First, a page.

When I was thirteen years old, I weighed 189lbs. I’ll never forget that number. I was at my yearly checkup with my mom sitting next to me. The doctor told us my weight and then said that “I was perfectly healthy.” I smiled. I liked being healthy. I worried because I was bigger than all my friends. While they wore cute little dresses from the Junior section, I had to shop in the women’s.
And, apparently, my mom worried about my weight as well. Her response to the doctor: “I highly doubt that.” And, in that moment, I knew there was something wrong with me and that I was right to be worried. The kids at school were right to tease me for my weight. My family’s judgement of me was correct. I was fat, after all. How could I be perfectly healthy?
There is a truth that the diet companies don’t want us to know — you can be both fat and perfectly healthy. I know that it’s a revolutionary idea and one that I’m probably going to get a great deal of pushback for. We don’t want to admit that our latest diet fad isn’t going to work for 98% of us after all.
I have a friends who likes to post ‘carrots’ for themselves. When I lose weight, I’ll buy these shoes. When I lose weight, I’ll buy this dress. When I lose weight, I’ll take that vacation. When I lose weight, I’ll live my life. It’s pervasive throughout our culture — this idea that when we are fat, we are not worthy. And when I question them about it — those times that I just can’t read another ‘when I lose weight’ post — I’m told that it’s “for their health”. Can someone please explain to me how this form of self-punishment is at all healthy? Because I truly don’t understand.
I have other friends who have caved to the pressures to mutilate their bodies through surgery in order to make them smaller. They post pictures of themselves side by side — the before and the after. People congratulate them for their strength and their willpower. They say nothing about how they’ve increased their risk of death nor about the fact that their bodies will never function properly again. Because the message is clear: we must be thin at all costs.
And then there are those friends who have emerged during this pandemic who joke and lament about all the weight they’re going to gain during the social distancing. As if gaining weight during a crises is the exact thing we need to worry about. And, again, their message is clear — dying from an illness is better than looking like someone like me. My body is the worst they can imagine happening to them.
But why do I care? Why do I let it bother me? If I accept myself, then why do I listen to their judgements anyway? I hear the questions. It’s their lives. It’s their choice. And you’re absolutely right. But I ask you, is it really their choice? If everyone in our culture was given the permission to love themselves as they are right now in this moment, would we ever feel the need to cut ourselves open or starve ourselves smaller? I wonder.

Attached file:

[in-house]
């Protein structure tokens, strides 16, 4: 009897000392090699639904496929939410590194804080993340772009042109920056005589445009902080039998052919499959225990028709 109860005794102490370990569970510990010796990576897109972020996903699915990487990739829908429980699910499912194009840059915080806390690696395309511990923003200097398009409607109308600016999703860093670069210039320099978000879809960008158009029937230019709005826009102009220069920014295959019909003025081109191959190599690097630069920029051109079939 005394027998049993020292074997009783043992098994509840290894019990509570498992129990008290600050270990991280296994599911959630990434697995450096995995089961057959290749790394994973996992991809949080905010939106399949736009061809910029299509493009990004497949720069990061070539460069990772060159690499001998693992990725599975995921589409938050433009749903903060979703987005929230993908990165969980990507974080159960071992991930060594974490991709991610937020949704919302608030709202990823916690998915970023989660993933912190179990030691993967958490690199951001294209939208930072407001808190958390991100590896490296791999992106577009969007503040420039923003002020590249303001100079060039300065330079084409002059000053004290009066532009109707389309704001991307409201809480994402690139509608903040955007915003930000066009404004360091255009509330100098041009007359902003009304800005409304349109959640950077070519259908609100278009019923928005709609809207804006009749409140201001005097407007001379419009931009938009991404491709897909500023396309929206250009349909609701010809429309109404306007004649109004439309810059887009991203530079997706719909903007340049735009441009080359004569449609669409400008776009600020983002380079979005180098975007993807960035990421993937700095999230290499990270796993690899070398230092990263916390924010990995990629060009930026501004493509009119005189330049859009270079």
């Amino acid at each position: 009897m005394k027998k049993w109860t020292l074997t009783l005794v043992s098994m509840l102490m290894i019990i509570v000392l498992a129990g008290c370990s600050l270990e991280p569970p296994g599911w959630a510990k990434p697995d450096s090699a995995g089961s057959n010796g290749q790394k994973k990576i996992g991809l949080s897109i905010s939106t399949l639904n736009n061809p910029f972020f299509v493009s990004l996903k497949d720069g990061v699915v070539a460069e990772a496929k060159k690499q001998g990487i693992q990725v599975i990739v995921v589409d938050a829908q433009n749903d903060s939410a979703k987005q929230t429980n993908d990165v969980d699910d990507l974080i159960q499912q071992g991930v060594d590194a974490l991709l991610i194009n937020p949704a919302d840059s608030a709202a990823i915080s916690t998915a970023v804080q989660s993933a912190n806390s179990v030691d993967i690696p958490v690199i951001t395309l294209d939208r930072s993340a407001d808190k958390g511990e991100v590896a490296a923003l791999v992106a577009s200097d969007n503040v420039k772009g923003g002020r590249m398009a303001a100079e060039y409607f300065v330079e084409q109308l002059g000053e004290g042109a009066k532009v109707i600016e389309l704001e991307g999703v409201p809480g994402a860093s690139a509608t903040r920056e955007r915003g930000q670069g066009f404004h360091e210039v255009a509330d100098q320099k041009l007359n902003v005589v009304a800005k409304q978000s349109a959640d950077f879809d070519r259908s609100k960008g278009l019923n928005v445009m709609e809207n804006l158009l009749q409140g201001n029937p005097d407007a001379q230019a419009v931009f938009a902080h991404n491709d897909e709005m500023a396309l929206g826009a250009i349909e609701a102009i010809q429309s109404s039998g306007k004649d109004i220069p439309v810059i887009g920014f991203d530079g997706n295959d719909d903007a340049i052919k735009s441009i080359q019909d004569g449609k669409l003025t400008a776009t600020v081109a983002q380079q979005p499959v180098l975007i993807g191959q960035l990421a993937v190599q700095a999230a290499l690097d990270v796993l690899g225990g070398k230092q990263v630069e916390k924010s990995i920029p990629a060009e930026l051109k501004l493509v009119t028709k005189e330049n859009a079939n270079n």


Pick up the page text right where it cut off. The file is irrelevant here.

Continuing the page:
Along with the desire to help people, there is also the clear fact that these ideas, beliefs, and actions hurt me and they hurt people who look like me. Study after study has shown that weight stigma and weight cycling are both more deadly than weight. When fat people feel judged and unaccepted, they hide themselves. We are less likely to see out medical treatment for illnesses.
I won’t forget when I went to my doctor for a thyroid check (many years after my diseased thyroid had been removed) and was left waiting in the room for twenty extra minutes with a copy of South Beach Diet sitting on the counter next to me. That doctor never asked me about my activity level. She never asked about my lifestyle — I was a busy mom of 2 young children. Never asked anything about me. The only thing she knew was that I was fat and that, in her mind, was the deadliest of sins.
These beliefs and these ideas hurt people — more than buying the shoes and celebrating the fact that you are an amazing and caring human being at the size you are right now. You are worthy at the size you are right now. You deserve to buy the shoes. You deserve to go on the vacation. You deserve to wear the bikini on the beach. And the rest of us need to stop the judgements. Weight stigma hurts us all. Weight stigma contributes to body dysmorphia and eating disorders. Weight stigma causes people to die from lack of treatment. Weight stigma makes it harder for people like me to exist and make a decent living. We are less likely to receive jobs and promotions. Look at the numbers and you’ll know I speak the truth.
During this time that we are locked down and social distancing, it is my hope that we will all take some time to reevaluate what is important in our lives. I hope that we are able to shut out the voices for just a little while and remind ourselves that we are all human beings and that all human beings deserve rights and respect. And, if you want the shoes, don’t wait! Live your life because you are human and are worth living a life you love.